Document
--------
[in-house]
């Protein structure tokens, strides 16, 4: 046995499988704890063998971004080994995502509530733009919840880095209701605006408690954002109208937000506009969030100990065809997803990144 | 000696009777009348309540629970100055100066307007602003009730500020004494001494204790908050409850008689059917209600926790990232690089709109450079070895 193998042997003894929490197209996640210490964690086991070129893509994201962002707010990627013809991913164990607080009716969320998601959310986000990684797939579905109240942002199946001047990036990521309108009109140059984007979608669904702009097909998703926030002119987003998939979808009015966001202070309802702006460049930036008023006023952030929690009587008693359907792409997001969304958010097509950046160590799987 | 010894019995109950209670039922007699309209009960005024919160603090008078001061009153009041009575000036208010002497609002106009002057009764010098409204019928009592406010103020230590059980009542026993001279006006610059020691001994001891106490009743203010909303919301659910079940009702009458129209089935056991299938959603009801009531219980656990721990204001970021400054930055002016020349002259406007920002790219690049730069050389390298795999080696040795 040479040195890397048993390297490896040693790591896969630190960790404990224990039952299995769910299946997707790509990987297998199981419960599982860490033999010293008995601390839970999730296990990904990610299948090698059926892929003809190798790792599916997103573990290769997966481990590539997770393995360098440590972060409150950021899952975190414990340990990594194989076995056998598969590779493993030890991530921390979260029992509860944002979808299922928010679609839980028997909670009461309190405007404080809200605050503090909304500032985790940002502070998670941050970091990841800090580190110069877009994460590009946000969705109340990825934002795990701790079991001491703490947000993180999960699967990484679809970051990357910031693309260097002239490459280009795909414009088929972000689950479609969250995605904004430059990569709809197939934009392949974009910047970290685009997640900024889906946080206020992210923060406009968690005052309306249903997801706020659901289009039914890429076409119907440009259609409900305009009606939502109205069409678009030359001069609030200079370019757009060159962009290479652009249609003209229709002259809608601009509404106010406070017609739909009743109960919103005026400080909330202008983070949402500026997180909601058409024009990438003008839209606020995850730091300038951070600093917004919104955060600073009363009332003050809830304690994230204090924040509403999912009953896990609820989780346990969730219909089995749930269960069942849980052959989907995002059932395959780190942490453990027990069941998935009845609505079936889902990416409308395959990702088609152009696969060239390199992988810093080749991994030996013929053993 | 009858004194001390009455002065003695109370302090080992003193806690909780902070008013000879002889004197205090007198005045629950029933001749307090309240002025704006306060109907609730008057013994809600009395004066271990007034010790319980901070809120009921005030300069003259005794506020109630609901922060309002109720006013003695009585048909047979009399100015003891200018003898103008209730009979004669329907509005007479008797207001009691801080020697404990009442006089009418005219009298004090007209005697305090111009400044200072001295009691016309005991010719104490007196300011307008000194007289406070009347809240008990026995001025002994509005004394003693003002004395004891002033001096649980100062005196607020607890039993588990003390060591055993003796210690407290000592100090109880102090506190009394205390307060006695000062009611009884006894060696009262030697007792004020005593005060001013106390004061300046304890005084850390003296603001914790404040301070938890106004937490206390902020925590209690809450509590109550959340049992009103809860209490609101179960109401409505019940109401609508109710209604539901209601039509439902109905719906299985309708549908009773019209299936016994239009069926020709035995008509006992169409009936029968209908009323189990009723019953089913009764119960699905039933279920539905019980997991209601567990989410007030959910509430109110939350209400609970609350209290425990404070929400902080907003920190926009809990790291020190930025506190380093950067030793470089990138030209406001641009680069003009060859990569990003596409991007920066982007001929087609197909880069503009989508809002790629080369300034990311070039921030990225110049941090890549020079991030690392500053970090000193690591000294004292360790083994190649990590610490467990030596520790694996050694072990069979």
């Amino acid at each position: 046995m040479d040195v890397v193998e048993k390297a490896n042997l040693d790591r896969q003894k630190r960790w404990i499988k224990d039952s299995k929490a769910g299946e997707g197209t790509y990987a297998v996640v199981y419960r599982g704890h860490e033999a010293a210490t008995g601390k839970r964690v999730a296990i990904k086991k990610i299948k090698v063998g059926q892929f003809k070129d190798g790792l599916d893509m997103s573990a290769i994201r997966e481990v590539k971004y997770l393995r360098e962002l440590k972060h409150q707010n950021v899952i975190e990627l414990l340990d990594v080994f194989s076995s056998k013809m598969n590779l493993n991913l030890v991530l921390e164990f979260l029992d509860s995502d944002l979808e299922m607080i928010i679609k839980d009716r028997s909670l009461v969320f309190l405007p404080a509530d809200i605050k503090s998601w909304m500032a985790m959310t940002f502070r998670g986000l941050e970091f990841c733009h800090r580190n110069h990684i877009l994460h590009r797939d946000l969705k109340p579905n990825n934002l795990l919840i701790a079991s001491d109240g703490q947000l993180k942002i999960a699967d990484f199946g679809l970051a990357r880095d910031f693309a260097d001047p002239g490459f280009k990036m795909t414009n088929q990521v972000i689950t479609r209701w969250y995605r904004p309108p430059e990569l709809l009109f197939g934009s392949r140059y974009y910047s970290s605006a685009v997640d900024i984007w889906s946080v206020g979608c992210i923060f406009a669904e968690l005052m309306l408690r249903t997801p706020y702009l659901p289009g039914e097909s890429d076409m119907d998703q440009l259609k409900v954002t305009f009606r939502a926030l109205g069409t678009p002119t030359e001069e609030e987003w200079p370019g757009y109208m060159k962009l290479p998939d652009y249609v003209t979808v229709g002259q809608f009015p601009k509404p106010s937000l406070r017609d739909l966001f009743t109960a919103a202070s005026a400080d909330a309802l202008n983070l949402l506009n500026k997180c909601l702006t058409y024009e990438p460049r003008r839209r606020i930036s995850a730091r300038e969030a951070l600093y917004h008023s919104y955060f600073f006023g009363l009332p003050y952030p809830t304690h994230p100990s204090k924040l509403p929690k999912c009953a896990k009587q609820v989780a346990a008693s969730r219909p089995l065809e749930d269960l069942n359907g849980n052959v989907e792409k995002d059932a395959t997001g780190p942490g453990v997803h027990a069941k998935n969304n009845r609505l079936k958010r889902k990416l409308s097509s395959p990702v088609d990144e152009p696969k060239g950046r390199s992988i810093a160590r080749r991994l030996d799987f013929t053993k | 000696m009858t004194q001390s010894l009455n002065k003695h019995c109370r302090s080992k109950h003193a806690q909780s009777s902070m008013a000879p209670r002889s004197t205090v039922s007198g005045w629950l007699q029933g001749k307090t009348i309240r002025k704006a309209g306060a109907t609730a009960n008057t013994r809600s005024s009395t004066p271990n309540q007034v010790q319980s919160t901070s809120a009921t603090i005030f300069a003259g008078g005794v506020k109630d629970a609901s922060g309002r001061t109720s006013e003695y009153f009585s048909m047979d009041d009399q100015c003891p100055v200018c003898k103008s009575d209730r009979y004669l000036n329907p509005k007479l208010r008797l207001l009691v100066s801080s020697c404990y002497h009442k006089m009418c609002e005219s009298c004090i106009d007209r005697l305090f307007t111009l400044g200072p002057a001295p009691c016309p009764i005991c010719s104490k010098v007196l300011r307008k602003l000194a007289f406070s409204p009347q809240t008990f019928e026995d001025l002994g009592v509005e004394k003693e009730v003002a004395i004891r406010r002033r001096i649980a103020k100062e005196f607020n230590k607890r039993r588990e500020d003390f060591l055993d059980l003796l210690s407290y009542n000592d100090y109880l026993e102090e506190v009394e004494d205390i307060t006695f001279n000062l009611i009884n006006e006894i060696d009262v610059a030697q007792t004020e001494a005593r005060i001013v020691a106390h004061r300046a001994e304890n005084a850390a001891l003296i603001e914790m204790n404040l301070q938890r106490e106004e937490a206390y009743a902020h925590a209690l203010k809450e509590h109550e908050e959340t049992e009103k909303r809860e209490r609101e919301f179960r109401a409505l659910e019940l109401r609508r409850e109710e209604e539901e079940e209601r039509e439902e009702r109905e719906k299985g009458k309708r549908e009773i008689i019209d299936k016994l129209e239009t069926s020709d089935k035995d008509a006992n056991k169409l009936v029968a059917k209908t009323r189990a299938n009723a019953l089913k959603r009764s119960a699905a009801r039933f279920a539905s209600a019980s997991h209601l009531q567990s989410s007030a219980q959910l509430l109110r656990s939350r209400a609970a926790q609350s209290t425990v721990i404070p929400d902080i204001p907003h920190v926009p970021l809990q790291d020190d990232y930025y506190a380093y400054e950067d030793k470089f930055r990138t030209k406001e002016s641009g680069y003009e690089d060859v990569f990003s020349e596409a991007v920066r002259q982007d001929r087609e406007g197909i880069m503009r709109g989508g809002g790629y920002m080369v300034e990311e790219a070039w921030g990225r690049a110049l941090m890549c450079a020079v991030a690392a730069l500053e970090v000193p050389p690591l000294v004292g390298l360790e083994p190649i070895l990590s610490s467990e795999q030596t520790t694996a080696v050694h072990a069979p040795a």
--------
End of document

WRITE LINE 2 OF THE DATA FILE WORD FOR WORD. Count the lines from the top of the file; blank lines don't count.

């Protein structure tokens, strides 16, 4: 046995499988704890063998971004080994995502509530733009919840880095209701605006408690954002109208937000506009969030100990065809997803990144 | 000696009777009348309540629970100055100066307007602003009730500020004494001494204790908050409850008689059917209600926790990232690089709109450079070895 193998042997003894929490197209996640210490964690086991070129893509994201962002707010990627013809991913164990607080009716969320998601959310986000990684797939579905109240942002199946001047990036990521309108009109140059984007979608669904702009097909998703926030002119987003998939979808009015966001202070309802702006460049930036008023006023952030929690009587008693359907792409997001969304958010097509950046160590799987 | 010894019995109950209670039922007699309209009960005024919160603090008078001061009153009041009575000036208010002497609002106009002057009764010098409204019928009592406010103020230590059980009542026993001279006006610059020691001994001891106490009743203010909303919301659910079940009702009458129209089935056991299938959603009801009531219980656990721990204001970021400054930055002016020349002259406007920002790219690049730069050389390298795999080696040795 040479040195890397048993390297490896040693790591896969630190960790404990224990039952299995769910299946997707790509990987297998199981419960599982860490033999010293008995601390839970999730296990990904990610299948090698059926892929003809190798790792599916997103573990290769997966481990590539997770393995360098440590972060409150950021899952975190414990340990990594194989076995056998598969590779493993030890991530921390979260029992509860944002979808299922928010679609839980028997909670009461309190405007404080809200605050503090909304500032985790940002502070998670941050970091990841800090580190110069877009994460590009946000969705109340990825934002795990701790079991001491703490947000993180999960699967990484679809970051990357910031693309260097002239490459280009795909414009088929972000689950479609969250995605904004430059990569709809197939934009392949974009910047970290685009997640900024889906946080206020992210923060406009968690005052309306249903997801706020659901289009039914890429076409119907440009259609409900305009009606939502109205069409678009030359001069609030200079370019757009060159962009290479652009249609003209229709002259809608601009509404106010406070017609739909009743109960919103005026400080909330202008983070949402500026997180909601058409024009990438003008839209606020995850730091300038951070600093917004919104955060600073009363009332003050809830304690994230204090924040509403999912009953896990609820989780346990969730219909089995749930269960069942849980052959989907995002059932395959780190942490453990027990069941998935009845609505079936889902990416409308395959990702088609152009696969060239390199992988810093080749991994030996013929053993 | 009858004194001390009455002065003695109370302090080992003193806690909780902070008013000879002889004197205090007198005045629950029933001749307090309240002025704006306060109907609730008057013994809600009395004066271990007034010790319980901070809120009921005030300069003259005794506020109630609901922060309002109720006013003695009585048909047979009399100015003891200018003898103008209730009979004669329907509005007479008797207001009691801080020697404990009442006089009418005219009298004090007209005697305090111009400044200072001295009691016309005991010719104490007196300011307008000194007289406070009347809240008990026995001025002994509005004394003693003002004395004891002033001096649980100062005196607020607890039993588990003390060591055993003796210690407290000592100090109880102090506190009394205390307060006695000062009611009884006894060696009262030697007792004020005593005060001013106390004061300046304890005084850390003296603001914790404040301070938890106004937490206390902020925590209690809450509590109550959340049992009103809860209490609101179960109401409505019940109401609508109710209604539901209601039509439902109905719906299985309708549908009773019209299936016994239009069926020709035995008509006992169409009936029968209908009323189990009723019953089913009764119960699905039933279920539905019980997991209601567990989410007030959910509430109110939350209400609970609350209290425990404070929400902080907003920190926009809990790291020190930025506190380093950067030793470089990138030209406001641009680069003009060859990569990003596409991007920066982007001929087609197909880069503009989508809002790629080369300034990311070039921030990225110049941090890549020079991030690392500053970090000193690591000294004292360790083994190649990590610490467990030596520790694996050694072990069979």